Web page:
(40) or-lower so we can go for the
ball more than other teams."
Carpenter, who made an open-field,
touchdown-saving tackle against the
Badgers. Saturday, has emerged as the
leader of Michigan's secondary, in
terms of both interceptions (he has
four) and overall performance. At this
juncture of the season, however, in-
dividual statistics are academic, ac-
cording to Carpenter.
"What's most important now is the
team aspect," he said. "This is the
season. If I get an interception, it's
helpful because it gets the team out of a
hole."
Carpenter realizes that, as far as
Michigan's Rose Bowl chances are con-
cerned, "the future is now."
"Since I've been here, this is all
we've been waiting for," he said. "The
last two deciding games - this is it. It's
nice to know that we can dictate who
goes to the Rose Bowl."

AP Photo
WOLVERINE DEFENSIVE BACK Brian Carpenter pulls the ball away from Indiana's Dave Weir during the first half of
Michigan's 35-0 Victory over the Hoosiers. The interception was Carpenter's second of the game and gave him a team leading
four for the season. Carpenter and his mates will have their work cut out for them this Saturday when Purdue and NCAA all-
time passing leader Mark Herrmann invade Michigan Stadium for an important Big Ten game which will be nationally
televised.

*I

SPOR TS OF THE DAIL Y:

r ~
njuries
By BUDDY MOOREHOUSE
The season hasn't even started yet,
#-d already the Michigan basketball
team is hobbling.
Senior guard Johnny Johnson sat out
.practice Monday as a result of a slight
-ankle sprain lie sustained Sunday. Ac-
cording to coach Bill riedet, however,
-Johnson's injury'is not serious, and he
will be practicing with thie team the rest'
of the week. Frieder has indicated that
Johnson will be a frequent starter at the
guard position for the Wolverines this
rear.
ANOTHER Wolverine cager with in-
jury problems is 7-2 freshman Jon An-
tonides. Antonides, , the first seven-
fnoter ever to play for Michigan, suited
up for Monday's practice, but didn't
participate ip running drills due to a
sore knee. Frieder said that X-rays will
be taken of Antonides' knee to deter-
mine the problem.
On the brighter side, freshman Tim
McCormick says that his once-tender
knees are fine now, and he doesn't ex-
pect Ahem to give him any trouble this
seasn. "My knees aren't really 100
per cent, and I don't think they'll ever
be 100 per cent during my playing
career," said McCormick at last Thur-
sday's basketball luncheon, "but they
aren't giving me any problems."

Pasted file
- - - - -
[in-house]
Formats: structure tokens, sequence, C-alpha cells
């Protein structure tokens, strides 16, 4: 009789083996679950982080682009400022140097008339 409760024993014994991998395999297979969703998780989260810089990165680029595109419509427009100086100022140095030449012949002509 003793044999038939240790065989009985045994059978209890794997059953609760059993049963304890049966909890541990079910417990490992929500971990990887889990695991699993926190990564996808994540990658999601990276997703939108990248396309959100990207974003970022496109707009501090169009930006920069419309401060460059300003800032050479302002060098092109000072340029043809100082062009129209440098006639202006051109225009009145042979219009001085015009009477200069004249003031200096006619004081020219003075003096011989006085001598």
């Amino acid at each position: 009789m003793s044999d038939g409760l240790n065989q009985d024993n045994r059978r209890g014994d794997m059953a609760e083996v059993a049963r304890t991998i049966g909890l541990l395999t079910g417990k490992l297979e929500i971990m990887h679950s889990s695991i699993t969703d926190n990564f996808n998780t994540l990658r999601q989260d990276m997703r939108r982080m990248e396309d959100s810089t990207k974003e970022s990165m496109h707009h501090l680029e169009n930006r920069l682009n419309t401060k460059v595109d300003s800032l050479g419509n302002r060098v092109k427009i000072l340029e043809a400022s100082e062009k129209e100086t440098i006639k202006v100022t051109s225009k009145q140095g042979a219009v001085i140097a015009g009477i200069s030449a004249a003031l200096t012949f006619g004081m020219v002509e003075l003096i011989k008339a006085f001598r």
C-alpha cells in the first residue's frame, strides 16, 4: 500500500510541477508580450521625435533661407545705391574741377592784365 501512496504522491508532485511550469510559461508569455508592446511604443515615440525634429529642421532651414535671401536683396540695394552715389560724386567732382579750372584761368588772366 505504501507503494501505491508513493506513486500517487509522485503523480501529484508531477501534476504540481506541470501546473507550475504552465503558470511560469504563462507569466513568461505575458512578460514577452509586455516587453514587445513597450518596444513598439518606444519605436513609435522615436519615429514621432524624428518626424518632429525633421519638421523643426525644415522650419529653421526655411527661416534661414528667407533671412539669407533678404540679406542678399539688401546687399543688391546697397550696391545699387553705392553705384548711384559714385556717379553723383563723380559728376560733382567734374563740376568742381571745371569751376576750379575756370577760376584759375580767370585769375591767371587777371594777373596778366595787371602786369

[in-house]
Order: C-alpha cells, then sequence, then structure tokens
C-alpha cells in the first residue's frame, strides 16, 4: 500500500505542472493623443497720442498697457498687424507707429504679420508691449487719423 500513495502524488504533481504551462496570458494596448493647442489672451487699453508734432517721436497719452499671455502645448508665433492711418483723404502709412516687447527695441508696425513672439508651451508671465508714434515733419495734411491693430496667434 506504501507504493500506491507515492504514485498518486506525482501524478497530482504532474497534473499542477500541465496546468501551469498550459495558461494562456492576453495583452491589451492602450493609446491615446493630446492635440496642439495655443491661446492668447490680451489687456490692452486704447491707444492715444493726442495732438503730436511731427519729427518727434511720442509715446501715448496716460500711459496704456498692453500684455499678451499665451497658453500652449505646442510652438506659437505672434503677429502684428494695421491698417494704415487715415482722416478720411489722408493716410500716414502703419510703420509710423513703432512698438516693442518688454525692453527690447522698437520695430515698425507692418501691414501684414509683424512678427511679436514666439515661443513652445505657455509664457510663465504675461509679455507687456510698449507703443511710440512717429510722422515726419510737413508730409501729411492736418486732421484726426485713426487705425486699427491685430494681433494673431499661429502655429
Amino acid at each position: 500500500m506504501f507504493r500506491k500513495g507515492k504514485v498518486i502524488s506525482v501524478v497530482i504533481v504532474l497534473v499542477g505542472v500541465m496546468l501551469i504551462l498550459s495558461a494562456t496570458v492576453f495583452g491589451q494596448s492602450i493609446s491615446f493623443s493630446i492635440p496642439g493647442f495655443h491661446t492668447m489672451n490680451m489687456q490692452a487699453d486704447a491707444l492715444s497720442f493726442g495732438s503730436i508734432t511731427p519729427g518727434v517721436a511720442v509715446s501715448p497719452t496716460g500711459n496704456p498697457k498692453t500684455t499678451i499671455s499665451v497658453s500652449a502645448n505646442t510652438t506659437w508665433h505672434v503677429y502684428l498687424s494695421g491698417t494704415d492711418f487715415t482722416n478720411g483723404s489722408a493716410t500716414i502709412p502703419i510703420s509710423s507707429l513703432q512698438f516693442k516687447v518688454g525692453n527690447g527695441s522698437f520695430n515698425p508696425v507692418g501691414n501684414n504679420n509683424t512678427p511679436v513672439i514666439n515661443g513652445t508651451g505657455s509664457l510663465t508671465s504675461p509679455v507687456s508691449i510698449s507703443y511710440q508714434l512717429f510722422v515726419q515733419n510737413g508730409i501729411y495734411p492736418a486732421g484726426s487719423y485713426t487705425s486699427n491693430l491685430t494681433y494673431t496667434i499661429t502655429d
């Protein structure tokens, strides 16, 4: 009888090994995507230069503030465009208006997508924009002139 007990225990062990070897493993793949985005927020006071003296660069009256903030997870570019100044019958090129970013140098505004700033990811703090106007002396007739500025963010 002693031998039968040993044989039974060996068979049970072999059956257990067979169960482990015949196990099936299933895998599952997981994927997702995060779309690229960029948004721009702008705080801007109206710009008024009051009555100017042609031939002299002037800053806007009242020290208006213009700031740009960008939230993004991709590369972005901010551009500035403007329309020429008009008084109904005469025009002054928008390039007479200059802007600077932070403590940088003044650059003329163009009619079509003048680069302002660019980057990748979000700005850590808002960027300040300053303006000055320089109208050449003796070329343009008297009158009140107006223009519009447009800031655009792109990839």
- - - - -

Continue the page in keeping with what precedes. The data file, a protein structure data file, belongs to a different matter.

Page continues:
McCormick has been plagued by
"jumper's knees," a common oc-
currence among tall players. The 6-10
center from Clarkston is the
Wolverines' most highly-regarded
Srecruit.
Carter to start
Michigan wide receiver Anthony Car-
ter is suffering from what Cbach Bo
Schembechler called a "slightly
sprained ankle, but the sophomore
speedster is scheduled to start against
Purdue this Saturday.
Carter sustained the injury late in the
first half of the Wisconsin contest last
Saturday, and was kept out of the entire
second half.
CARTER HAS caught 34 passes thus
far this season for 570 yards and 10

hamper
touchdowns (a Michigan single-season
record). His 17 career touchdown
receptions is also a school record.
Defensive tackle Mike Trgovac, who
sat out the entire Wisconsin game with
a sprained ankle, is also slated to start
against the Boilermakers.
-ALAN FANGER
Knicks 149, Pistons 118
NEW YORK (AP) - Forwards Cam-
py Russell and Sly Williams *helped
New York race to a 24-point first-half
lead, and the Knicks breezed to a 149-
118 National Basketball Association
victory over the Detroit Pistons last

cagers
night.
The Knicks led 25-24 with 1:40
remaining in the first quarter before
Russell hit a jumper from the left cor-
ner to ignite a 30-6 New York surge over
the next eight minutes that broke the
game open.

a- ot~f~d&

4~dX~kj
~2d~

The University of Michigan, Ann Arbor
The Bush Program in
Child Development and
SPolicy
Michael Katz
University of Pennsylvania
Thursday
November 13
at 4 p.m.
* istorical Perspetives
On ductional Refor
Schorling Auditorium,,
School of Education
Co-sponsored by The University of Michigan School of Education

4

s.
k e

.1

= m M MORE D.R.E.A.D.
GOLD CA

RD DISCOUNTS:

®1 I %" " GROSSE POINTE 11 m

? --------------------------------- ,,

I

Back to Top

© 2020 Regents of the University of Michigan